Anzac Centenary Crosses

John XXIII College students wrote messages on 1500 crosses and more than 300 of these crosses were displayed during the Anzac Assembly. This number represents the proportion of the entire student body that would not have returned from Gallipoli.

The concept for this cross project originated in late 2010, when a group of individuals based in Australia and Britain sought to pay their respects to those who had died while on active service, by placing a small wooden cross on war graves across the former Western Front battlefields of Belgium and France.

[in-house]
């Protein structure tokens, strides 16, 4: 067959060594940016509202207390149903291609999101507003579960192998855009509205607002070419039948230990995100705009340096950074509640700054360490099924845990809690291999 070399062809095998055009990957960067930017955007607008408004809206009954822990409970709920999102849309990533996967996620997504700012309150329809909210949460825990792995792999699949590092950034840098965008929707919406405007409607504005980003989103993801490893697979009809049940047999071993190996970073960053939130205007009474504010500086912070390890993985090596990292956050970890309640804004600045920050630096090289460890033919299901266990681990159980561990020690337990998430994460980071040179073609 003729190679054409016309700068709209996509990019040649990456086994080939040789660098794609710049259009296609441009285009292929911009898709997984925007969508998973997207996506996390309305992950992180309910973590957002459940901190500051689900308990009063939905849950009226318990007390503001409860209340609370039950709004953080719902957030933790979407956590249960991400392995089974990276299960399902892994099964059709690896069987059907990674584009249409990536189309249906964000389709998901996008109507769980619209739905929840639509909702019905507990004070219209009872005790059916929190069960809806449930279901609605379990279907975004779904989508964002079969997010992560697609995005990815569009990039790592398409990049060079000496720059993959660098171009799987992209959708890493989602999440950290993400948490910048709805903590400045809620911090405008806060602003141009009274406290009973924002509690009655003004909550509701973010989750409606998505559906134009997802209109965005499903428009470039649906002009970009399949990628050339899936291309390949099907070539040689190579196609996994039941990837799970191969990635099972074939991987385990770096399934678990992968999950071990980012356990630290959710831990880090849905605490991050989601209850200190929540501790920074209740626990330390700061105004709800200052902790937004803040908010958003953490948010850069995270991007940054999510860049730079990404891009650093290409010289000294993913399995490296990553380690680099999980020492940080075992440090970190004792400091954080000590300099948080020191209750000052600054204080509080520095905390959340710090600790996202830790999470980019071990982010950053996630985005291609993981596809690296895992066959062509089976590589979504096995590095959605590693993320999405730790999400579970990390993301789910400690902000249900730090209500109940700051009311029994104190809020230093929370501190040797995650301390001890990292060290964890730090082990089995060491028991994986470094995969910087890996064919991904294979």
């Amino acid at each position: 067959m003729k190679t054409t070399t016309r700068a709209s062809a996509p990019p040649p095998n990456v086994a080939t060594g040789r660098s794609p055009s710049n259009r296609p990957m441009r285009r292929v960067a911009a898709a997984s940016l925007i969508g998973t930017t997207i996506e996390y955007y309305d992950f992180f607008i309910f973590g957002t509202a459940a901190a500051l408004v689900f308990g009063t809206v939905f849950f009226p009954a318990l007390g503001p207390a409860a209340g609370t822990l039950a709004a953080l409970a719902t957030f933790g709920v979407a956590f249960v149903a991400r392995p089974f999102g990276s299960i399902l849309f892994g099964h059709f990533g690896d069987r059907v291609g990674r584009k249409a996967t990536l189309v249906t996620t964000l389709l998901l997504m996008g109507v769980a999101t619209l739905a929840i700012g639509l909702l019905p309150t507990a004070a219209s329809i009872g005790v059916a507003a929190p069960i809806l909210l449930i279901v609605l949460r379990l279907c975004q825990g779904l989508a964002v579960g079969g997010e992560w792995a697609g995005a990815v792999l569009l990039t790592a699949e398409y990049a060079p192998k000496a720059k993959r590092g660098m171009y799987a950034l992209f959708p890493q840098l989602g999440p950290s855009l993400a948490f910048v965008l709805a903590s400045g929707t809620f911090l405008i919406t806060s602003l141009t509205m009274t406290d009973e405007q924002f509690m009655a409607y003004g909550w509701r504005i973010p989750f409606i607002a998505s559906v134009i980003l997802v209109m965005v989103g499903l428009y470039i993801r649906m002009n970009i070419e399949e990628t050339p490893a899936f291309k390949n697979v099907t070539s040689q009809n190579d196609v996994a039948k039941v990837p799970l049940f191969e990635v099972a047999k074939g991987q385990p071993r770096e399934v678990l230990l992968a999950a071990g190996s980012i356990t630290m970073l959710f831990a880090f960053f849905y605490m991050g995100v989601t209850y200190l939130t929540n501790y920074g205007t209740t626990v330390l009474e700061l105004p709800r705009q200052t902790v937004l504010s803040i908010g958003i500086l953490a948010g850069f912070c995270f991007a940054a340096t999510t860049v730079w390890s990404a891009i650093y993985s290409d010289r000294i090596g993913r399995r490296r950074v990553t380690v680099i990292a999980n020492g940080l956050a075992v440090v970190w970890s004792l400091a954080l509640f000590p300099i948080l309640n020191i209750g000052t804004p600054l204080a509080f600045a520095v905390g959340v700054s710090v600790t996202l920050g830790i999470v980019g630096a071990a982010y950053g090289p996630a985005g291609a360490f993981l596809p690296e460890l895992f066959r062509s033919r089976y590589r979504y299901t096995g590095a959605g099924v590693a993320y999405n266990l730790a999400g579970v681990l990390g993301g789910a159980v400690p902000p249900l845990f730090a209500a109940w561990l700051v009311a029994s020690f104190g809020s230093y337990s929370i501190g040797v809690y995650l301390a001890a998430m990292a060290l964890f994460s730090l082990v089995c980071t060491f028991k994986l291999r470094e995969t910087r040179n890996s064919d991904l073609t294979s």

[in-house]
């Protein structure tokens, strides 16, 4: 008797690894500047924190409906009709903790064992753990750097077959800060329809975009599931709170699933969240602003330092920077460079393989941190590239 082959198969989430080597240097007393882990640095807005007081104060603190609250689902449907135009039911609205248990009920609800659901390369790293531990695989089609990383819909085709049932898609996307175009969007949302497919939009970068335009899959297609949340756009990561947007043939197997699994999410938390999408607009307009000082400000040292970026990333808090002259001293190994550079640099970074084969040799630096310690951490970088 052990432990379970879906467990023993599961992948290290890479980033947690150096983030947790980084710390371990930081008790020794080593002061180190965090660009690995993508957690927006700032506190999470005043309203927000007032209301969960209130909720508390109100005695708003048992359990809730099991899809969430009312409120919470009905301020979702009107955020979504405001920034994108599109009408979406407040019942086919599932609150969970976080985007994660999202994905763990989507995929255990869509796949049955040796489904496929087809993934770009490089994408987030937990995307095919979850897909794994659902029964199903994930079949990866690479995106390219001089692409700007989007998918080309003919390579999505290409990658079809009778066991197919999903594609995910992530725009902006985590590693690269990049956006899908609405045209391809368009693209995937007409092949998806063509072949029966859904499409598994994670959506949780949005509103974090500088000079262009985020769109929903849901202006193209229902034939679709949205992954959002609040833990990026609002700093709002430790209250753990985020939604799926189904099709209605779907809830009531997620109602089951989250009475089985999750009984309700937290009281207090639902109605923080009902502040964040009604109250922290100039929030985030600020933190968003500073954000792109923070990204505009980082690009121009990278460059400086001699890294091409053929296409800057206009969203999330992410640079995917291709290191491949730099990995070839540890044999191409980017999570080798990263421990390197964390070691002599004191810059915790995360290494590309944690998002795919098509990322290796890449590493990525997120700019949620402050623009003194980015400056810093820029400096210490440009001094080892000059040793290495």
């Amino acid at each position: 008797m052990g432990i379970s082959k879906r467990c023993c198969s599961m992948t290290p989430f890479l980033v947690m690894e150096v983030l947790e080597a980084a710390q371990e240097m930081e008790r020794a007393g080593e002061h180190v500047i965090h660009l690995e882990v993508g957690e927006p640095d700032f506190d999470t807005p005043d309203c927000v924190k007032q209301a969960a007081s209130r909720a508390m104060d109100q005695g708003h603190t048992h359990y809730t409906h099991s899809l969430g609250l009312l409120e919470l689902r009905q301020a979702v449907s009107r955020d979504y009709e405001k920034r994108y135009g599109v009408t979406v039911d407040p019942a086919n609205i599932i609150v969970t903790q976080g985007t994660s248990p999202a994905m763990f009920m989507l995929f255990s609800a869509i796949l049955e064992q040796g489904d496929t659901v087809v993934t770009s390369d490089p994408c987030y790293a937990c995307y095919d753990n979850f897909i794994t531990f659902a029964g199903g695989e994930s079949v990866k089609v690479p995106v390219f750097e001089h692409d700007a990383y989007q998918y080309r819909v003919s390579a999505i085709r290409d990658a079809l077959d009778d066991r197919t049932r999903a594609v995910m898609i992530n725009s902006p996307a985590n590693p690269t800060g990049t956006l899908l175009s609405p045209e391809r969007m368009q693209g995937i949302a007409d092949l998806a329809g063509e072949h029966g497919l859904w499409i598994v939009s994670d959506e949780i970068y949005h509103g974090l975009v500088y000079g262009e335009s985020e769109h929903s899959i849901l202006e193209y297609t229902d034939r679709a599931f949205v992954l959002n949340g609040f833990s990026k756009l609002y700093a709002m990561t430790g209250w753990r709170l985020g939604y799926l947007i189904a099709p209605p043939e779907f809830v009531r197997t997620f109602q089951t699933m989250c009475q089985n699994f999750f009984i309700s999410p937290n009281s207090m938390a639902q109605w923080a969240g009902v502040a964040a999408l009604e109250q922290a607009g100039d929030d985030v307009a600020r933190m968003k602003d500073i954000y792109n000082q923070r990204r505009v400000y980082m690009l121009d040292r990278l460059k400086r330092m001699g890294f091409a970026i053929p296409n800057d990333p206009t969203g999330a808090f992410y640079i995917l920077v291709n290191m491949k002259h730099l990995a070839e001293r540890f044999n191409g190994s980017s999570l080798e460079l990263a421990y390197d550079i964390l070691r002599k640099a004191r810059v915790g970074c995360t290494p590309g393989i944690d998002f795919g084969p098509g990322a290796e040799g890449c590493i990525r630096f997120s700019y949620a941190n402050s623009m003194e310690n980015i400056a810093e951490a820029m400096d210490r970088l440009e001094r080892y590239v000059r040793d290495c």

The Australian War Memorial is broadening this initiative over the Centenary years, 2014 - 2018. It plans to draw on the commemorative experiences of schoolchildren by capturing, in the students' own words, their individual reflections on those Australians who have sacrificed their lives in war and other conflicts. The crosses of the John XXIII students , which the Memorial will arrange to be laid throughout the Centenary period on war graves and memorials where Australian servicemen and women are buried in countries such as Turkey, France, Belgium, Malaysia, Singapore, Greece, South Africa and the Middle East.




Our QR codes featured in the College Anzac Assembly held yesterday. Our guest veterans, Major John Liston and Paul de Pierres, enjoyed scanning some of the codes to find out about our soldiers.

This week's soldier is Captain Ferdinand George Medcalf, an Anzac from Western Australian, who was researched by Rachel Tang and Haruki Okabe.


Rita de Faria
Head of Learning Area Humanities and Social Sciences